My name is Arvin, and I’m a big science fiction fan since I grew up in Indonesia (Southeast Asia) after leaving the United States at the tender age of 7. In Indonesia, the science fiction shows such as Knight Rider, SilverHawks, Star Trek and Quantum Leap were my cultural links to the country I left behind.
As I grew older, I studied Psychology and Cultural Studies, and learned to see science fiction in a larger, global context.
To me, science fiction is an avenue to discuss possibilities through scientific improbabilities. These ‘scientific improbabilities’ affect the characters’ lives which we could (or never would) experience in real life. Let me give you a few examples.
Star Trek (1966 – present)
For instance, Star Trek shows an imaginative future where most of humanity has overcome their greed and prejudices, and expand their collective energy to pursue the final frontier.
Theorizing one could time travel within his own lifetime, this television drama is about one man’s incredible adventure. Throughout Sam Beckett’s journey through time, he secretly entered people’s lives and touched their lives in a very compassionate way. Where loss and tragedy once occurred, Sam changed the course of history and put right that once went wrong. What captivate me is how innocent and compassionate Sam is each time he ‘leaps’ into the past. Unlike most time travel stories, Sam Beckett exchange places with an individual each time he ‘leaps’. As Sam is in the historical past, the person he leaps into is in the future present. This leap process causes both Sam and the leapee to experience partial amnesia. Oh, Sam couldn’t return to his own time because some unknown force compels Sam to do good and put right on what once went. Good thing, his best friend Admiral Albert Calavicci is able to help him by providing info on each historical cases Sam leaps into… but the info is only partial and incomplete. As a platform for storytelling, Quantum Leap shows incredible heroism, and the two main casts are both stellar in their performances. More over, the show highlights life of average Americans during different eras, from the 1950s up to the early 1990s.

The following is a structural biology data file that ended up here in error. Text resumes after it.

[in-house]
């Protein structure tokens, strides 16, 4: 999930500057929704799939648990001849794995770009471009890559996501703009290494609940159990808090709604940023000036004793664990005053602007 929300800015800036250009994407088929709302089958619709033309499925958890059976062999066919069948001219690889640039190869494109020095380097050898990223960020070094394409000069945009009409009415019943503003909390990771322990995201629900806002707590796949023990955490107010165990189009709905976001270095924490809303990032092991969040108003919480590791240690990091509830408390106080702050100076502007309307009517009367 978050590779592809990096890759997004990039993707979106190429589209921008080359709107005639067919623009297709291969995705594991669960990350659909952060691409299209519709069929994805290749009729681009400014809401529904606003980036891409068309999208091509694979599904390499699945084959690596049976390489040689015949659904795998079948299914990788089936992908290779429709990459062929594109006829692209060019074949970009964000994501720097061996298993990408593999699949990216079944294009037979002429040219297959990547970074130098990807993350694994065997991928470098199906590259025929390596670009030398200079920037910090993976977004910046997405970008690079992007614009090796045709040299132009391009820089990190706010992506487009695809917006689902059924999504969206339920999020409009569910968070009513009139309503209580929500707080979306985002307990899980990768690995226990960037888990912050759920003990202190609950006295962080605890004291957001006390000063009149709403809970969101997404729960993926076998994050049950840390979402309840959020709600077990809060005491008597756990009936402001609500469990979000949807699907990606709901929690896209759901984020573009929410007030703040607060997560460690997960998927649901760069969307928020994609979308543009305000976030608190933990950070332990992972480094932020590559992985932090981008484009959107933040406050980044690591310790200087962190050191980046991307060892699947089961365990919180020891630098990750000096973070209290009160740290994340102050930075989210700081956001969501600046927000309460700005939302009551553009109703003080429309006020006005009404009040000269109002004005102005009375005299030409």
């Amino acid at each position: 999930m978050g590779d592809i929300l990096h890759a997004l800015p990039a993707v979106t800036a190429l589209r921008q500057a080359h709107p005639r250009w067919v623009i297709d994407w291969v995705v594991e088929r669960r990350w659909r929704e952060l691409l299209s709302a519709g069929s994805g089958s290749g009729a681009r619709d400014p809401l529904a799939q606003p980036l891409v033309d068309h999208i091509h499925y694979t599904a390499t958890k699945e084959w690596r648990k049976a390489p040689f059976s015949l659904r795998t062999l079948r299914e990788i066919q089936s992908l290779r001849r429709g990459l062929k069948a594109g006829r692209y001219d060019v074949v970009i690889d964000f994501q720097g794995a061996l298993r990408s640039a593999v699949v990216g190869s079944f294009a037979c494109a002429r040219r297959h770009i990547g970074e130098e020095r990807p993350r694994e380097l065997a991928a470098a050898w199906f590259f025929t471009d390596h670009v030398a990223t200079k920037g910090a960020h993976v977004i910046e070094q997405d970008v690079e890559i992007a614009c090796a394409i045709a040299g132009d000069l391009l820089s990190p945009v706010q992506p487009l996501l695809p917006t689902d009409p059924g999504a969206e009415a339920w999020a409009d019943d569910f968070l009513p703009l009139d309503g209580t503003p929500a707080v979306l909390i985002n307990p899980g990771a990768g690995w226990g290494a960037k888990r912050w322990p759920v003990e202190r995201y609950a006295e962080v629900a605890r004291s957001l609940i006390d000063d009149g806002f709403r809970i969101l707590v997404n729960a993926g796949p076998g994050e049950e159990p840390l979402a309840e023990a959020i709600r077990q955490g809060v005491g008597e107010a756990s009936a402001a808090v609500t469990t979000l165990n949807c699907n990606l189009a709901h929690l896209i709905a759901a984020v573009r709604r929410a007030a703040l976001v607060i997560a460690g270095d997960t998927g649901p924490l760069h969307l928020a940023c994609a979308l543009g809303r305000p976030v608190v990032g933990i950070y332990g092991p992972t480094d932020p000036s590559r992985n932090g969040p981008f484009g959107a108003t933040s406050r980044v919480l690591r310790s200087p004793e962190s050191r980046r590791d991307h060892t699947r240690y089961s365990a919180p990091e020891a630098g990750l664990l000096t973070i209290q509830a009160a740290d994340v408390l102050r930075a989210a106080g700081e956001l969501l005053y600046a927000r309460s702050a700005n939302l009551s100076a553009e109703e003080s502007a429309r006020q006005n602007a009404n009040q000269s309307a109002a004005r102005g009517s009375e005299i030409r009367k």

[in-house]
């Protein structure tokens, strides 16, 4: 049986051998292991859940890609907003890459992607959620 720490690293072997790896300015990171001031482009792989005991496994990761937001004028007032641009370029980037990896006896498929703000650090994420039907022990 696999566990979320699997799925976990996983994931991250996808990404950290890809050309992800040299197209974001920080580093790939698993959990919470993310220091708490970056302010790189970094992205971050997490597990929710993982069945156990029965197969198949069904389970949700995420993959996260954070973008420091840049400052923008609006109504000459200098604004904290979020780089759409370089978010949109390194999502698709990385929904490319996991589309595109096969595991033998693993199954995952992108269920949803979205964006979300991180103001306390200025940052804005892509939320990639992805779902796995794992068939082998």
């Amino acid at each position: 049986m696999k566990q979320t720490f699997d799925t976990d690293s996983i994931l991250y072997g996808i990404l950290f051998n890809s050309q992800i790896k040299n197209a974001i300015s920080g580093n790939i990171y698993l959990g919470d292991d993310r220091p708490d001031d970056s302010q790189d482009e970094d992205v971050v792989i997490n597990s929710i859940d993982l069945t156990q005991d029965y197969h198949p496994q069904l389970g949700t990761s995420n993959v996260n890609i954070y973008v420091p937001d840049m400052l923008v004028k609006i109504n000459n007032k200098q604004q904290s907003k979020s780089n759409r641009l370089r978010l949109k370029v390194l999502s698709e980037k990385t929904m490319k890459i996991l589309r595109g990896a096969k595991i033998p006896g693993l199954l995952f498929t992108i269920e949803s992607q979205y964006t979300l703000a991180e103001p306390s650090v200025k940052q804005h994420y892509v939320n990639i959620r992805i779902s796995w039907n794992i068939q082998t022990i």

These two shows had a profound impact in my life. Science fiction is much more than TV shows.Perhaps you’ve heard of Superman, the oldest published fictional superhero in comic books.
Or perhaps the Star Wars saga, whom many hard like sci-fi fans considers Star Wars nothing than a glorified space opera fantasy with big budget space effects and magic replaced with the Force. I won’t delve much into examples, but I’d like to question you dear readers… : How does the science fiction genre interest you?